“For a couple who first met at school aged twelve, the forced absence from each other was terrible to bear.”
My wife Thelma has been in care since May 2018. She has Parkinson’s disease and needs 24hr nursing care. Until Covid-19 hit our land, we enjoyed 3 or 4 days a week blissfully together in her room at the care home, unrestricted by day or time. We would play cards and dominoes and, more up to date, ten pin bowling on my tablet. Or just the simple pleasure of holding hands whilst listening to the radio. We enjoyed a cup of tea together and Thelma always looked forward to the treat l would take her. We often went for a drive ending at a garden centre, Thelma in the wheelchair. Those were happy days.
Lockdown came shortly after I visited on 18th March. At first Thelma could not understand why I was not visiting anymore. For a couple who first met at school aged twelve and married for 62 years, the forced absence from each other was terrible to bear. At this time Thelma wanted some suitable clothes for Spring/Summer weather, so I arranged to take some to the home. So near but so far, I was not allowed to enter and had to leave the parcel at the door, unable to see my wife. I was quite distraught and just sat in the car until I felt safe to drive. However, we were given permission to celebrate our anniversary on 7th June in her room but only for 30 mins, with PPE.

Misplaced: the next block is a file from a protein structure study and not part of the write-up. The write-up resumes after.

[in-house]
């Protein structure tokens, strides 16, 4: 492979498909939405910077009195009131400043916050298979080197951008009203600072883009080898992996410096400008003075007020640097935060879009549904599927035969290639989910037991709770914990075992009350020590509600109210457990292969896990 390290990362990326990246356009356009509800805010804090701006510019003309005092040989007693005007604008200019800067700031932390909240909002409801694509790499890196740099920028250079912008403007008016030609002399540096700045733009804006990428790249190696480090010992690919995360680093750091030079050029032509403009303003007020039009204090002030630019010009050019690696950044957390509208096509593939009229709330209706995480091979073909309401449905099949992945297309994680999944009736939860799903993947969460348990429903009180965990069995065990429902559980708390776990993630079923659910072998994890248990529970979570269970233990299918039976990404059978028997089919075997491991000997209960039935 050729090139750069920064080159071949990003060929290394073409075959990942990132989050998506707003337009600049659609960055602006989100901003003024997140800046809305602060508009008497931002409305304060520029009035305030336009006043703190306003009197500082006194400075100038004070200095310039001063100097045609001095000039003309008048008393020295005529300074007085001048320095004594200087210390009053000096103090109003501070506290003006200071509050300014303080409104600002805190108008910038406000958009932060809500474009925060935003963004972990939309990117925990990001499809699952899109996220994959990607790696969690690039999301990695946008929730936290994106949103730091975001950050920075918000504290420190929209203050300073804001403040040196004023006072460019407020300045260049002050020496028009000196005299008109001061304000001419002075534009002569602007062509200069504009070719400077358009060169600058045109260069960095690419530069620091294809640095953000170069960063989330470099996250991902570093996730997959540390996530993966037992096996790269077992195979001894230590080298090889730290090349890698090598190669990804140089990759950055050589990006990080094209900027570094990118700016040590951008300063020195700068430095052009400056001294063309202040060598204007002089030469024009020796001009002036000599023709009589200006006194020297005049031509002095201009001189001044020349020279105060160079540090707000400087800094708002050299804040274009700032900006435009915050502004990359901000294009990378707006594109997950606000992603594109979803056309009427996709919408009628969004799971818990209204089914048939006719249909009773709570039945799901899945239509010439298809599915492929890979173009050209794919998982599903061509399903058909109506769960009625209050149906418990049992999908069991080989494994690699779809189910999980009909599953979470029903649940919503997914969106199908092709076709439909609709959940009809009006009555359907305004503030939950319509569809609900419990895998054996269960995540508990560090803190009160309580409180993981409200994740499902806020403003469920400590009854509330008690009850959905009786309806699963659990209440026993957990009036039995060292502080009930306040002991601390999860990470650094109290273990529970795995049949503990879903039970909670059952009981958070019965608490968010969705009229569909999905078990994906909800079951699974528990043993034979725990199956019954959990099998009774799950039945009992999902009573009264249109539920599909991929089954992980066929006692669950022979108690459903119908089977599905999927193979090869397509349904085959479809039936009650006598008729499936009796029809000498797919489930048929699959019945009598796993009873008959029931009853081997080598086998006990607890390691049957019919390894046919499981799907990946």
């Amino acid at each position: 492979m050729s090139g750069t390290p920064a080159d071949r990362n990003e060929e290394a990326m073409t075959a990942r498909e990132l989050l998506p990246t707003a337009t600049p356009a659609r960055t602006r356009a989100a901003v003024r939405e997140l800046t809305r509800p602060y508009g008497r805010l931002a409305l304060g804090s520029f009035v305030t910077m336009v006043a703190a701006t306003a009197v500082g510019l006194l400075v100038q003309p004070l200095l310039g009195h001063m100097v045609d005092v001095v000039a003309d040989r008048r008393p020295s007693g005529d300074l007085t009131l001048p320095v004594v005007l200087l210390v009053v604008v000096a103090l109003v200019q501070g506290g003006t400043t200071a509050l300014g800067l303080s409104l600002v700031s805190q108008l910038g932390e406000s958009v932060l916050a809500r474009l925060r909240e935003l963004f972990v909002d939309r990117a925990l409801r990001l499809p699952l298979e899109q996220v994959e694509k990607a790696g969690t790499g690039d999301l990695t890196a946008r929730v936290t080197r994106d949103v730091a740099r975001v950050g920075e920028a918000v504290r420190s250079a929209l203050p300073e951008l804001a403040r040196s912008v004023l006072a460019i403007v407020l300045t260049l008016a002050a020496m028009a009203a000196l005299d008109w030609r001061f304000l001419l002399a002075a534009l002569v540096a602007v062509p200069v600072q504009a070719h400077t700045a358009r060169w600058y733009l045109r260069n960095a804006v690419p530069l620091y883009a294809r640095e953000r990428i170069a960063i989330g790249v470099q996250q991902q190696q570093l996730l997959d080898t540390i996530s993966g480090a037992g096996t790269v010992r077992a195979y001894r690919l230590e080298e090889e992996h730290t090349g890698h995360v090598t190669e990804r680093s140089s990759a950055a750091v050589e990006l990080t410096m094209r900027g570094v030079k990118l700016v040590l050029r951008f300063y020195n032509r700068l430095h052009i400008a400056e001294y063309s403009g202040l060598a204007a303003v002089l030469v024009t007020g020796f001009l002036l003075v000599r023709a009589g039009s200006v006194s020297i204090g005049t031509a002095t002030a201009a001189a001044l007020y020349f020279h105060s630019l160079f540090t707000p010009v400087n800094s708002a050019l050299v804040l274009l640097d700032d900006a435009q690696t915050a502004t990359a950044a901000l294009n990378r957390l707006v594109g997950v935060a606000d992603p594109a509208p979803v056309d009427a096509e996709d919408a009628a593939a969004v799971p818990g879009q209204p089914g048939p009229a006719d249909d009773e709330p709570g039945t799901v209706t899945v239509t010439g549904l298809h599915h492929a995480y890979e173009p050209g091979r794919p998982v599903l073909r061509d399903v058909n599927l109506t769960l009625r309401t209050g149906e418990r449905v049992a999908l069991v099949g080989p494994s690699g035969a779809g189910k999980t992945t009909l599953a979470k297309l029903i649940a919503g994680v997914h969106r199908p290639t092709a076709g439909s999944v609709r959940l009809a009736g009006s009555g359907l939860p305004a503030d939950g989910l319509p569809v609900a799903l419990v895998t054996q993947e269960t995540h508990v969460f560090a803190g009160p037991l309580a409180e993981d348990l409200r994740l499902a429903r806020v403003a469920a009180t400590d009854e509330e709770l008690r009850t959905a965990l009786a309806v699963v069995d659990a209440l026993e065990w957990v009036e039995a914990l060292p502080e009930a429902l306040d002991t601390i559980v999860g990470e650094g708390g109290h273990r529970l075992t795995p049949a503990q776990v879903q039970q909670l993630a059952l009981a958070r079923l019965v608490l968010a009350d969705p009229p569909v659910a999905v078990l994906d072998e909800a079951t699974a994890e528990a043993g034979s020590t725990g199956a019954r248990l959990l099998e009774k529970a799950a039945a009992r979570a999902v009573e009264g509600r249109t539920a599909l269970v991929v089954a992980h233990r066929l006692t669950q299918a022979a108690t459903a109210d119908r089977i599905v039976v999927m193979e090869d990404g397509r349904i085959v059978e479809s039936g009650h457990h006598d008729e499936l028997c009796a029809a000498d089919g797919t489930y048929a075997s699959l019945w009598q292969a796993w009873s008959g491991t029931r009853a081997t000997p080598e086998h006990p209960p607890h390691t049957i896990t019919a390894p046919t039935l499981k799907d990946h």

On 2nd July, I wrote to the Home Manager asking if there were plans to allow residents to receive visitors. The reply quoted Government Guidelines and there might be scope for limited visits! On 20th July garden visits were permitted for 30 minutes, once a week. This is a very small step forward but does nothing to mitigate the frustration, anxiety and depression at being unable to meet and greet your loved one in a sociable manner. To see Thelma sitting two metres from me looking frail and dejected brought a lump to my throat.
This cruelty to the elderly residents of care homes must be stopped. They are in care because they need to be. Part of that care is provided by their relatives. Let me, and others like me, back to help. After all, we are still carers!
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If you have been affected by the issues raised in this story, or would like advice or support on visiting your relative or friend in care, our helpline is here for you.